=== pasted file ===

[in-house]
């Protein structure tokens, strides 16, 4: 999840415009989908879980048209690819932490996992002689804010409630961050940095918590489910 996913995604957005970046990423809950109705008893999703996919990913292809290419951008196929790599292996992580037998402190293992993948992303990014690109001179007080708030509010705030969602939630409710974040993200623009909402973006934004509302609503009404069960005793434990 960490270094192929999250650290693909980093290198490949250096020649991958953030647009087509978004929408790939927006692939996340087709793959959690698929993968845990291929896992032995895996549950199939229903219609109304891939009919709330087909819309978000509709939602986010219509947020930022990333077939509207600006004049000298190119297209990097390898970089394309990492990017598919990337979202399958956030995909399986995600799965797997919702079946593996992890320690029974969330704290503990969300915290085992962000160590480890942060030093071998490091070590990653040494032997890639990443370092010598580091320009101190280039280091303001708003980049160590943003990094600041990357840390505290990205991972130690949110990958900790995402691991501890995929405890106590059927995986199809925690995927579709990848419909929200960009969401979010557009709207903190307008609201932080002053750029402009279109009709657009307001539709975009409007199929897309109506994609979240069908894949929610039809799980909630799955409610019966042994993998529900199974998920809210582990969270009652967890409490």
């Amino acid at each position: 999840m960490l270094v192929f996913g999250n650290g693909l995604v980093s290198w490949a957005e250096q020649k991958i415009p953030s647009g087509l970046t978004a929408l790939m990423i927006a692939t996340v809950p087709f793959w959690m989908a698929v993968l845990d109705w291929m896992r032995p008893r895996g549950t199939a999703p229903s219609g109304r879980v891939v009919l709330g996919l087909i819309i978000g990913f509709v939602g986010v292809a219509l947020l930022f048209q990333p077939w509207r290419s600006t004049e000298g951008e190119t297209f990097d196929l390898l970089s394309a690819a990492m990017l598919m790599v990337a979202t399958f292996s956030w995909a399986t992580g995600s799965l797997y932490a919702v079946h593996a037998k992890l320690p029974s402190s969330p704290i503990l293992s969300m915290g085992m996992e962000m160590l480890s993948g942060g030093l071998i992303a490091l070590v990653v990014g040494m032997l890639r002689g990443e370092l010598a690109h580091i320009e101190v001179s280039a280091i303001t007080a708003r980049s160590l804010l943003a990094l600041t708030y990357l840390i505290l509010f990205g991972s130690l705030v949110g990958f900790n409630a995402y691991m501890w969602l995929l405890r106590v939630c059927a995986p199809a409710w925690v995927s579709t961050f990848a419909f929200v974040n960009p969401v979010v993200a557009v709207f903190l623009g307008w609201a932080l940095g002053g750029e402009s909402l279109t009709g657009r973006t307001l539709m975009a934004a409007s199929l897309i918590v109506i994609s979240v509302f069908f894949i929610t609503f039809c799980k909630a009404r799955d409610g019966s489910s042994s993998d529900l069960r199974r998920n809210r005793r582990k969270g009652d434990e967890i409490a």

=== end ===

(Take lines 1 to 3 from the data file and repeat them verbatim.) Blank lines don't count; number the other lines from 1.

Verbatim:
[in-house]
């Protein structure tokens, strides 16, 4: 999840415009989908879980048209690819932490996992002689804010409630961050940095918590489910 996913995604957005970046990423809950109705008893999703996919990913292809290419951008196929790599292996992580037998402190293992993948992303990014690109001179007080708030509010705030969602939630409710974040993200623009909402973006934004509302609503009404069960005793434990 960490270094192929999250650290693909980093290198490949250096020649991958953030647009087509978004929408790939927006692939996340087709793959959690698929993968845990291929896992032995895996549950199939229903219609109304891939009919709330087909819309978000509709939602986010219509947020930022990333077939509207600006004049000298190119297209990097390898970089394309990492990017598919990337979202399958956030995909399986995600799965797997919702079946593996992890320690029974969330704290503990969300915290085992962000160590480890942060030093071998490091070590990653040494032997890639990443370092010598580091320009101190280039280091303001708003980049160590943003990094600041990357840390505290990205991972130690949110990958900790995402691991501890995929405890106590059927995986199809925690995927579709990848419909929200960009969401979010557009709207903190307008609201932080002053750029402009279109009709657009307001539709975009409007199929897309109506994609979240069908894949929610039809799980909630799955409610019966042994993998529900199974998920809210582990969270009652967890409490």
């Amino acid at each position: 999840m960490l270094v192929f996913g999250n650290g693909l995604v980093s290198w490949a957005e250096q020649k991958i415009p953030s647009g087509l970046t978004a929408l790939m990423i927006a692939t996340v809950p087709f793959w959690m989908a698929v993968l845990d109705w291929m896992r032995p008893r895996g549950t199939a999703p229903s219609g109304r879980v891939v009919l709330g996919l087909i819309i978000g990913f509709v939602g986010v292809a219509l947020l930022f048209q990333p077939w509207r290419s600006t004049e000298g951008e190119t297209f990097d196929l390898l970089s394309a690819a990492m990017l598919m790599v990337a979202t399958f292996s956030w995909a399986t992580g995600s799965l797997y932490a919702v079946h593996a037998k992890l320690p029974s402190s969330p704290i503990l293992s969300m915290g085992m996992e962000m160590l480890s993948g942060g030093l071998i992303a490091l070590v990653v990014g040494m032997l890639r002689g990443e370092l010598a690109h580091i320009e101190v001179s280039a280091i303001t007080a708003r980049s160590l804010l943003a990094l600041t708030y990357l840390i505290l509010f990205g991972s130690l705030v949110g990958f900790n409630a995402y691991m501890w969602l995929l405890r106590v939630c059927a995986p199809a409710w925690v995927s579709t961050f990848a419909f929200v974040n960009p969401v979010v993200a557009v709207f903190l623009g307008w609201a932080l940095g002053g750029e402009s909402l279109t009709g657009r973006t307001l539709m975009a934004a409007s199929l897309i918590v109506i994609s979240v509302f069908f894949i929610t609503f039809c799980k909630a009404r799955d409610g019966s489910s042994s993998d529900l069960r199974r998920n809210r005793r582990k969270g009652d434990e967890i409490a």